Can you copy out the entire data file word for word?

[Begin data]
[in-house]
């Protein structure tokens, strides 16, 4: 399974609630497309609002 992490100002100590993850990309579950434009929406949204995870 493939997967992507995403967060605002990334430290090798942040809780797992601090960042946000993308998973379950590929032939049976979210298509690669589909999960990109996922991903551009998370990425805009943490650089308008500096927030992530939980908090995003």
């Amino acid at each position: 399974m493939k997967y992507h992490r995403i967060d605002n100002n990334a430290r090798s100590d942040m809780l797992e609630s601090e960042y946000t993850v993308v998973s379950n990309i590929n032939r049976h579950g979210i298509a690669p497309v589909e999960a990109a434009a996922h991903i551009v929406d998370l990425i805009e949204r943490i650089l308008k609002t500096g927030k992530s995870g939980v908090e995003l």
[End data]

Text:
[in-house]
């Protein structure tokens, strides 16, 4: 399974609630497309609002 992490100002100590993850990309579950434009929406949204995870 493939997967992507995403967060605002990334430290090798942040809780797992601090960042946000993308998973379950590929032939049976979210298509690669589909999960990109996922991903551009998370990425805009943490650089308008500096927030992530939980908090995003």
């Amino acid at each position: 399974m493939k997967y992507h992490r995403i967060d605002n100002n990334a430290r090798s100590d942040m809780l797992e609630s601090e960042y946000t993850v993308v998973s379950n990309i590929n032939r049976h579950g979210i298509a690669p497309v589909e999960a990109a434009a996922h991903i551009v929406d998370l990425i805009e949204r943490i650089l308008k609002t500096g927030k992530s995870g939980v908090e995003l």